Scholars, professors question Bush’s military action policy

Libby George

As the clouds of war loom over the nation, a growing number of scholars at the University and across the country are refusing to accept action against Iraq as inevitable.

Thirty-three international relations scholars released a statement to appear as a $30,000 advertisement in The New York Times denouncing the push for war with Iraq.

In the statement, the principal authors – University of Chicago’s John Mearsheimer, Harvard University’s Stephen Walt and Shibley Telhami of the University of Maryland at College Park – contend “war with Iraq will jeopardize the campaign against al-Qaida by diverting resources and attention from that campaign and by increasing anti-Americanism around the globe.”

Martin Sampson, University graduate studies director and international and foreign policy professor said he agreed with the scholars’ opposition.

“I think there is a deep concern held by a lot of people who have disagreements over what this war will mean Ö and are dismayed by the lack of discussion,” he said.

Sampson was also one of the 230 University faculty members who signed a petition against the war earlier this month, which has since spread to other universities and received 7,427 signatures.

Specifically, The New York Times advertisement has four main arguments against war: No evidence proves Iraq is in league with al-Qaida, or that Iraq would use nuclear weapons.

The ad also said the cost of war with Iraq could cause regional instability, and that governing a post-war Iraq would be difficult.

Republican U.S. Rep. Gil Gutknecht, who supports action in Iraq, said he does not see the scholars’ opinions as reason to halt the war debate.

“I would just ask them, how much proof is enough?” Gutknecht said. “History teaches a pretty valuable lesson that sooner or later democracies have to deal with despots. If you wait for all the lights to be green, we can wait forever.”

The scholars of the petition – key figures in the “realist” school of foreign-policy, which advocates a practical analysis of power and skepticism of liberal claims – argue that they advocate force only when necessary.

“There’s this conception out there that because realists believe that force must be used, and that war is sometimes inevitable, that therefore we support every war. That’s completely erroneous,” Telhami said in an interview with The Chronicle of Higher Education.

The scholars also reported they limited the signers of their advertisement to those who believe that it’s sometimes necessary for the United States to defend itself through war, so as not to be labeled “left-wing” or “dovish.”

Sampson said he agreed that politicians are attempting to label opposition as unpatriotic.

“9/11 prompted a grassroots kind of patriotism Ö in ways we haven’t seen in a long time,” Sampson said. “A president can use that for constructive things or for things that turn out not to be a good idea in the long run.

“Politicians from both major parties seem to be pushing to just get the issue out of the way before the next election cycle,” he said.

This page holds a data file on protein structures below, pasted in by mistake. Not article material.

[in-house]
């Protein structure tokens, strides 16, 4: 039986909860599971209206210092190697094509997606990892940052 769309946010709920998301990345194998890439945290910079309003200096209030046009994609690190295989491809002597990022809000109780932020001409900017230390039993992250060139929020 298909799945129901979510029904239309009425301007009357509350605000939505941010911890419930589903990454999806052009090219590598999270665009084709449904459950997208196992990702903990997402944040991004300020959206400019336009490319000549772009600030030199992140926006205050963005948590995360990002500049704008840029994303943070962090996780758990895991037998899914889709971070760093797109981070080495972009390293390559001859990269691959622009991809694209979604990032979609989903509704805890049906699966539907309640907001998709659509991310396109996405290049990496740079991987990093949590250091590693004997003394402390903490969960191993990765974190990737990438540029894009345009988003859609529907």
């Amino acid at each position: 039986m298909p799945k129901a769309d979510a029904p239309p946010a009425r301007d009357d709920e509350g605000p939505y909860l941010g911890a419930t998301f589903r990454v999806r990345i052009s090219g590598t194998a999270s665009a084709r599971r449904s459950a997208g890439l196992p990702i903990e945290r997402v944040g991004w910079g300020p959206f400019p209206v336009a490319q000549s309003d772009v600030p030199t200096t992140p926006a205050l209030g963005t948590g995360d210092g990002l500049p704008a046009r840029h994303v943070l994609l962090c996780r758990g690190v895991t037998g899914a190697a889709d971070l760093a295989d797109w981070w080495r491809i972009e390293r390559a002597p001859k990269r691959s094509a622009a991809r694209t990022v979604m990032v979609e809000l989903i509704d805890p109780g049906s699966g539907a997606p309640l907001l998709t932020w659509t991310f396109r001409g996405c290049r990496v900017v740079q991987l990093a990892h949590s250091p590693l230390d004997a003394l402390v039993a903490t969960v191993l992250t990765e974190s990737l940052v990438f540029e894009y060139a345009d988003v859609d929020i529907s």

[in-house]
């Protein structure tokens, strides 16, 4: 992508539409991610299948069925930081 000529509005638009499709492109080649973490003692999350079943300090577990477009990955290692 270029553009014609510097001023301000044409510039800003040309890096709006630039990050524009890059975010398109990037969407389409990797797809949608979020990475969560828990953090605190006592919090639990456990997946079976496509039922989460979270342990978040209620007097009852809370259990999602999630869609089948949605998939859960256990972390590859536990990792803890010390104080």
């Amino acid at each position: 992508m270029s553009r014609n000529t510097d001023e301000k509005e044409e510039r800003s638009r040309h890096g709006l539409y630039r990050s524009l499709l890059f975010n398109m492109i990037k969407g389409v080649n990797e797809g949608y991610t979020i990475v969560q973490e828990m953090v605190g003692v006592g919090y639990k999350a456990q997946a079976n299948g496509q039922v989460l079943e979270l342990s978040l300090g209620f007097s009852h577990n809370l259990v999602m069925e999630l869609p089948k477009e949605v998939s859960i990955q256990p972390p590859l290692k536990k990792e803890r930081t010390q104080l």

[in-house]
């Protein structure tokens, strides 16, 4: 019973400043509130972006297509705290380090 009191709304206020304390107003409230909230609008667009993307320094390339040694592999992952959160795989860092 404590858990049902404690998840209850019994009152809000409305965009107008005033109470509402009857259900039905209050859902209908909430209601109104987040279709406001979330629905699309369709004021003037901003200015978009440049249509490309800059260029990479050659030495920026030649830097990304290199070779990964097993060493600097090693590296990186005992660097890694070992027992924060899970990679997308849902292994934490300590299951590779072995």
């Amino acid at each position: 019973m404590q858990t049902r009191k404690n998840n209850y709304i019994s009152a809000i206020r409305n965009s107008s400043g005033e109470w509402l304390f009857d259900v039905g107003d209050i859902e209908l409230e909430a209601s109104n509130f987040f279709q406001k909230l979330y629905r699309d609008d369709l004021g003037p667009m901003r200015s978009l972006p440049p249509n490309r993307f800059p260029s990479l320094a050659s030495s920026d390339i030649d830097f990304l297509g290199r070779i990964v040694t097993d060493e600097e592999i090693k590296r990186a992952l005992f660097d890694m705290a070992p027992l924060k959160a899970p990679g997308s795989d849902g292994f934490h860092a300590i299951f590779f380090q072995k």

Gutknecht said that argument was unfounded as well.

“There is a misguided notion that President (George W.) Bush is trigger happy and wants to go to war,” Gutknecht said. “The president and every member of Congress weigh these matters more than anyone can imagine. It’s a huge emotional drain.”

Issues bitterly debated between the two sides include not only whether Saddam Hussein has obtained nuclear weapons, but also whether he would use them.

“Is this a regime that is prone to commit suicide? It doesn’t look that way,” Sampson said. “It’s something of a stretch to say once Iraq has nuclear weapons it will use them.”

Telhami also said Iraq possessed chemical weapons capable of killing thousands during the Gulf War that it did not use because “it would have been the end of Baghdad.”

However, Bush and other war supporters have stressed that Saddam Hussein is an imminent threat.

“They are not a suicidal nation,” Gutknecht said. “But we have a pretty good profile on Saddam Hussein, and he is not a rational person. There are people in the world whose wires are not connected in the same ways ours are.”

Sampson said one of the biggest concerns among University professors is where a war would lead. He explained he feared a war with Iraq might prompt Israel to greater action in the West Bank or Gaza Strip.

Geology professor David Fox, author of the faculty petition that began at the University, agreed.

“I think that the potential for this spawning other attacks is very high,” Fox said. “Only by stopping (Bush’s resolution) now and starting diplomacy can we begin to see a solution to this.”

Although he said he didn’t think scholars could directly influence the Bush administration, Sampson was optimistic they would prevail over time.

“I don’t see the administration shifting its policy,” Sampson said. “The influence may be long run. Ö The longer things drag on, the more you begin to have questions.”


Staff Reporter Elizabeth Dunbar contributed to this report.

Libby George covers national politics and welcomes comments at [email protected]